The Next Step in ADAS Testing

Autonomous driving is a popular topic at the moment, with various announcements from manufacturers who are confident that their cars will be doing the driving for us within a surprisingly short time frame. Some predictions state 2020 as the year by which the technology and infrastructure will be in place to make this a reality.

Whether or not this is feasible, there is no denying the leaps in technology that will, ultimately, deliver personal transport in which every vehicle occupant is a passenger. It could be argued that autonomous driving is already here: cars can now park and brake independently; Tesla have recently demonstrated their auto-pilot feature which controls speed based on traffic sign recognition; Volvo assure us that in five to ten years, their commercial vehicles will be constantly scanning every pedestrian, cyclist, and item of roadside furniture within the truck’s vicinity, then acting upon what it sees.

The combination of radar, lidar, GPS, and vision will ensure the current methods of advanced driver assistance will eventually morph into the actual drivers themselves.

Developing, then testing, and finally validating these systems has given rise to an automotive testing market that has seen dramatic upheaval in the last decade and it means that whilst we maintain a core competency in vehicle dynamics testing, recent years have seen significant development in providing test and validation solutions for ADAS. A recent update (firmware version 2.1) to the VBOX 3i SL-RTK introduces some interesting new features.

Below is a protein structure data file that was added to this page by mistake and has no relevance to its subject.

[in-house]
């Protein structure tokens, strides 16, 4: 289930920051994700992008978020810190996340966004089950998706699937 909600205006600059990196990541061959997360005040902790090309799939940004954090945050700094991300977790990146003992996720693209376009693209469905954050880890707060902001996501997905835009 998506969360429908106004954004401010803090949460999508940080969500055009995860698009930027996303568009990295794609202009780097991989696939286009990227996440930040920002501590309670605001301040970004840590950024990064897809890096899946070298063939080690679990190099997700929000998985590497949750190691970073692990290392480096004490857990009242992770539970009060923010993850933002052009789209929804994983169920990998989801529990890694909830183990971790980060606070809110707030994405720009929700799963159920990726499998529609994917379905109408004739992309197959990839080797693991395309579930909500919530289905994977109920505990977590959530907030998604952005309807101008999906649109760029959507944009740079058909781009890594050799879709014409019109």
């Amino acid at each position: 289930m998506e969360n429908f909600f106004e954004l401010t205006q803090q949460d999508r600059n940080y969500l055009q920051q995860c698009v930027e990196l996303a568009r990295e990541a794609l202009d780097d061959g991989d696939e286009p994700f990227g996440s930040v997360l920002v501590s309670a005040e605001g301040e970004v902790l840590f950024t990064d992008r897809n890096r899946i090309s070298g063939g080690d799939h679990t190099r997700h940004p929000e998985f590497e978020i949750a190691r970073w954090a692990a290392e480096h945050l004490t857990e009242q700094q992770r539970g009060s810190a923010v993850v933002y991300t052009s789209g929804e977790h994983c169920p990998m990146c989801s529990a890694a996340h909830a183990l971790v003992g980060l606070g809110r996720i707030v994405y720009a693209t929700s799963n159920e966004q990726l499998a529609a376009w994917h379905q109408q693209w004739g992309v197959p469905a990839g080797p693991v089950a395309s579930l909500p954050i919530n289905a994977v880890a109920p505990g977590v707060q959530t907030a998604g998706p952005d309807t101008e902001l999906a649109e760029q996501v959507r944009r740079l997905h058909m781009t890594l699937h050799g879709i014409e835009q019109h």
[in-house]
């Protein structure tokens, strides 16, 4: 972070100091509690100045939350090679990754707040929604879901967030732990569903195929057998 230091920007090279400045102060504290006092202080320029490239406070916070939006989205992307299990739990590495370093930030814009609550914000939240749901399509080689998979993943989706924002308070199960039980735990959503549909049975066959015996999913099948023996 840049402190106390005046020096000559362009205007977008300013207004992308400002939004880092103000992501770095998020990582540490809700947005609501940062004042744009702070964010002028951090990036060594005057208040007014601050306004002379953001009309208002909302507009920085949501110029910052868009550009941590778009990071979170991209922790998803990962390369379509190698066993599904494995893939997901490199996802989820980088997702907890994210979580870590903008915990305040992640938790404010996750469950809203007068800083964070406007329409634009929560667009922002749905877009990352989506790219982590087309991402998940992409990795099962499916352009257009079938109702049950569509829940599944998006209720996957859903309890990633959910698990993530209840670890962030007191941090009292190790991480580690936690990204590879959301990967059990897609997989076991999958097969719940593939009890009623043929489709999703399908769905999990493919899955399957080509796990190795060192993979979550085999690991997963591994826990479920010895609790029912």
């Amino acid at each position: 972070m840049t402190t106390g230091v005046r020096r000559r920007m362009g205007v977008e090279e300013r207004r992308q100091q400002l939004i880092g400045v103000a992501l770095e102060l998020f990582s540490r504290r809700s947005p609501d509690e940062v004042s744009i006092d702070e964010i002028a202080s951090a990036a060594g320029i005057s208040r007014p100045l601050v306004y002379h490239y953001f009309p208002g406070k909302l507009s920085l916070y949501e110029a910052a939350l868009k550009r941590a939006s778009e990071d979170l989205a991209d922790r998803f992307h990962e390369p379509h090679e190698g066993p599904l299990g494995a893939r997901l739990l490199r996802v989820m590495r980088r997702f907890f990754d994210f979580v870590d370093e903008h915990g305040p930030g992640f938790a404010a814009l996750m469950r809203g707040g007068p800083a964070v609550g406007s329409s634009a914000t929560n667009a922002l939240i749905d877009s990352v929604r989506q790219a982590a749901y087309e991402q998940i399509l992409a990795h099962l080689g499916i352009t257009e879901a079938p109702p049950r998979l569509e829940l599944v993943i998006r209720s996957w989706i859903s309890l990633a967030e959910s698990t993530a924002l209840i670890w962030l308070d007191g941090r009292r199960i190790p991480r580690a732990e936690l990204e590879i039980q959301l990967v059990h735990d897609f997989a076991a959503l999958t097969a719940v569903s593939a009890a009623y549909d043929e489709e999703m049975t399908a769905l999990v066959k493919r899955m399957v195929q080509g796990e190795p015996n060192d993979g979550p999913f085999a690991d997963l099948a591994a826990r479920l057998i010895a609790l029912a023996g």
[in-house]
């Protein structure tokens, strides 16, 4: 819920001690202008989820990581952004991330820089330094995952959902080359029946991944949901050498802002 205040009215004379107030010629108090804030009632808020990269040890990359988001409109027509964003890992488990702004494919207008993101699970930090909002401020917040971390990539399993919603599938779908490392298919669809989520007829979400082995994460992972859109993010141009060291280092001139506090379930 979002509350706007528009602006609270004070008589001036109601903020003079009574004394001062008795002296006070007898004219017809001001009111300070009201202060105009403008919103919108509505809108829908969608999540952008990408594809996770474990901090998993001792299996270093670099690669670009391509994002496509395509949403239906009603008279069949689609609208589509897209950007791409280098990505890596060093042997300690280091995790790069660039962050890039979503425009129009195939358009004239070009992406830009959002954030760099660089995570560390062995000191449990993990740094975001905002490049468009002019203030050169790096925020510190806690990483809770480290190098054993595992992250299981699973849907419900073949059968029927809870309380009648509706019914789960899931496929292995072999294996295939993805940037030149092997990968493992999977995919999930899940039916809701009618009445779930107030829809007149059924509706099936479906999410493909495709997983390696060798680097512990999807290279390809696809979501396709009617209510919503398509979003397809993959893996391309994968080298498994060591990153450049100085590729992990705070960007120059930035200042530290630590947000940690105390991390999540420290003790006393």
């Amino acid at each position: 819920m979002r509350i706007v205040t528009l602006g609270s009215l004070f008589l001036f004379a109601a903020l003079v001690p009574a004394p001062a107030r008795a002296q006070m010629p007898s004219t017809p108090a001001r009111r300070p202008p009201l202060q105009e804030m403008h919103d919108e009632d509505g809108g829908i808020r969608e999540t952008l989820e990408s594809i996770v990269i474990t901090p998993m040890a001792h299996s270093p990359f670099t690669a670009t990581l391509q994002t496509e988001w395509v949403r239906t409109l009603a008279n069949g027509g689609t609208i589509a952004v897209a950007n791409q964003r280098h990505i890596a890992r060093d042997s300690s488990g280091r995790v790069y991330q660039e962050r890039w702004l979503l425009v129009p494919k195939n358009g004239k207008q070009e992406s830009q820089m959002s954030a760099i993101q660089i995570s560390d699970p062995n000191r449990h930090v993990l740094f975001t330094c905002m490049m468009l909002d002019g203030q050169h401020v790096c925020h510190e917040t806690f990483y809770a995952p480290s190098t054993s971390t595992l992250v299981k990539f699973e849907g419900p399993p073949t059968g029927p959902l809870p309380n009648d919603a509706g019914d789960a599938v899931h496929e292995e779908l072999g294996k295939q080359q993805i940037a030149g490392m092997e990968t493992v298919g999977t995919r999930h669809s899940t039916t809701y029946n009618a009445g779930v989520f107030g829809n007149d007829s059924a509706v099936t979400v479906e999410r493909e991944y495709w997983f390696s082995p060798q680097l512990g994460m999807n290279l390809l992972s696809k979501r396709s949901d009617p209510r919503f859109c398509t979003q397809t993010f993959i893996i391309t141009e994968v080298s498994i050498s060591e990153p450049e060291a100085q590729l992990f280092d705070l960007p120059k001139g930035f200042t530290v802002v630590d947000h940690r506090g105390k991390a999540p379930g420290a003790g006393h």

Testing Vision Enhancements

Traffic sign recognition systems are due to be greatly improved thanks to a new generation of high-definition cameras with better range than the current VGA resolution units. The new systems need to be tested for this greater range and a higher number of potential recognition markers, so the VBOX Multiple Static Points application allows for up to one hundred such targets to be surveyed, creating a GPS map of their locations.


The desired minimum and maximum detection angle and distance for these targets are then set, and the vehicle driven along the route. When the points fall within the detection zone, the range, angle, and time-to-collision parameters of up to five of them are simultaneously displayed and logged, with further targets being tracked as the closer ones are passed by. The GPS data is then compared to the performance of the system under test.


Read the rest of this article here.


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